Arizona was hit sooner and harder by the recession than the rest of the country, economists say. But the state is slowly making a comeback, and job growth will be minimal but steady, at least for the next two years.
Figures from the state's Office of Employment and Population Statistics showed 2013's growth was about 2.1 percent, the same as 2012, and that rate will go up to 2.4 percent by 2015. The report also showed Tucson saw a less than 1 percent job growth since 2012, and will continue to stay behind Phoenix and other parts of the state.
"We are still recovering from the impacts of the great recession," said George Hammond, director and research professor at the University of Arizona's Eller College of Management. "Arizona got hit really hard during the downturn. Our percentage job loss was about double the national rate, and we are still reeling from that."
He said the Phoenix metro area has been growing a lot faster than metro Tucson. Phoenix's job growth was 2.8 percent last year, he pointed out.
"A big part of that slowdown that we saw was connected to the increased federal fiscal drag that we experienced," Hammond said. "The federal government is a relatively large employer in the local economy... so when we started seeing a lot of pressure on federal government budgets, that put a lot of pressure on Tucson's economy and Tucson's growth suffered as a result."
Also, 70 percent of Arizona's jobs are in Phoenix, said Aruna Murthy, director of economic analysis for the Arizona Department of Administration’s Office of Employment and Population Statistics.
"Tucson has only about 15 percent, and the sectors are very narrow," she said.
Places such as the Pima County One-Stop Career Center are witnesses to the current slow job growth in Tucson.
The program functions as a middleman between unemployed private-sector workers and possible employers.
Jim Mize, the employer outreach manager at the One-Stop Career Center, said companies are hiring, they are just not hiring in large numbers. But the program tries to take advantage of the little demand there is.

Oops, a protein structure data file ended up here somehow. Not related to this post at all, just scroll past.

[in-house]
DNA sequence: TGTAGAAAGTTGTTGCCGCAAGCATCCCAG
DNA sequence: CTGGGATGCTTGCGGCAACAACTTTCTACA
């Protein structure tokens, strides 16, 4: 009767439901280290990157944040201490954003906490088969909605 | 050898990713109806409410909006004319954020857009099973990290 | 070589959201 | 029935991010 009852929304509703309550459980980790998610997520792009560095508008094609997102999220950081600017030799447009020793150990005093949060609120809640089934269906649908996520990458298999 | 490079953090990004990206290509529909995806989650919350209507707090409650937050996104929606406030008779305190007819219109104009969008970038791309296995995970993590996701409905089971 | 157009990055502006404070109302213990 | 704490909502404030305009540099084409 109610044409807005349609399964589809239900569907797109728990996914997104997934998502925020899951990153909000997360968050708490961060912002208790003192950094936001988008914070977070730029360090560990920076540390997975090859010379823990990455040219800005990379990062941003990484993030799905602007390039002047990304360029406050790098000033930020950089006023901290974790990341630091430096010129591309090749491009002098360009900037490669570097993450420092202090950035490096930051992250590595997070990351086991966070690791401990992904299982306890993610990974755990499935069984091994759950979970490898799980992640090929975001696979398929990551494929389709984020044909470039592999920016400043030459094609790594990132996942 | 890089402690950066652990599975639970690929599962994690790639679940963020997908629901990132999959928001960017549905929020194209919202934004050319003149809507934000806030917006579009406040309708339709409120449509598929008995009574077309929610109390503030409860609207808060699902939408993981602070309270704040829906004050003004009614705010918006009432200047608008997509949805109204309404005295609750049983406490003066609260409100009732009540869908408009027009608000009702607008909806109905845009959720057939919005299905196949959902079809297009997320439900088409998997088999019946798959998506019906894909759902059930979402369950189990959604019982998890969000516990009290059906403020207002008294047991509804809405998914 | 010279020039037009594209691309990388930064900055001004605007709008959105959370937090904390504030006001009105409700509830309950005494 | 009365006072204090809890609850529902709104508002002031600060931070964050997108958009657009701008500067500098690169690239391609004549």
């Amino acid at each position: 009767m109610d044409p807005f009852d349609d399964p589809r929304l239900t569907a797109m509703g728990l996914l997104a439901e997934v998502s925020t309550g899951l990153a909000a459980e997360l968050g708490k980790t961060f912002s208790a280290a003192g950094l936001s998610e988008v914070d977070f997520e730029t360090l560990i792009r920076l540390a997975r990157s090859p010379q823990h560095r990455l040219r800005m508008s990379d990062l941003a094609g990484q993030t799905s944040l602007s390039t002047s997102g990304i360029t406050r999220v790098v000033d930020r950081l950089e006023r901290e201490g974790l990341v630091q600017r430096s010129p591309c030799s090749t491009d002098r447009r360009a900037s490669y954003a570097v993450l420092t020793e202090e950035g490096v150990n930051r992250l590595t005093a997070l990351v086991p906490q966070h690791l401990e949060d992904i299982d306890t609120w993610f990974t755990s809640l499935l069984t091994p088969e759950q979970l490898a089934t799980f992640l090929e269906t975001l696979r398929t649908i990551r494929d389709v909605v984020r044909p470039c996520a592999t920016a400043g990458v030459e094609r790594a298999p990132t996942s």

"We interact with about 800 or 900 employers a week, and we have an about 85 percent placement rate," he said. "So if someone was out of work through no fault of their own, or even with fault of their own, this center has case managers...training sessions...to help (people) find a job and keep a job."
"If you looked at 2012, we actually lost jobs in the economy, we were down about 2.7 percent in Pima County, we are looking to improve that," he added.
Mize explained the program works with employers to determine what type of skills they need. From there, One-Stop helps train job seekers, which range from high school students to older adults, in those areas.
"What I pitch is how to get employers engaged and fixing their needs, they have skill sets that they are looking for, and machinists are an example…we have done a tremendous work in the last two years, getting the employers together with the educational facility that (can) train...we work a lot with high schools...try to enhance the STEM (science, technology, engineering and math) programs," Mize said.
Hammond said high levels of education in certain areas has made Arizona attractive to manufacturing companies and other business sectors.
"I think Arizona is attractive on a number of front, the climate is great, at the moment our workforce is relatively highly educated..." he argued. But the state has some infrastructure challenges, and needs to continue ensuring the country that Arizona has educated, skilled workers, he added.
Economists at Arizona State University's annual Economic Outlook meeting Thursday argued the state's economy is two years away from a full recovery, The Associated Press reported.
Hammond said he anticipates about the same timeframe to start noticing a faster job growth.
"I think Arizona is well-positioned to grow faster than the national rate in coming years, part of it related to the federal fiscal rag in 2013, most of what drove that drag...is now done, so that opens the door to a faster growth for the state and for the Tucson area," he argued. "I think we have at least another year to go before we get a faster growth."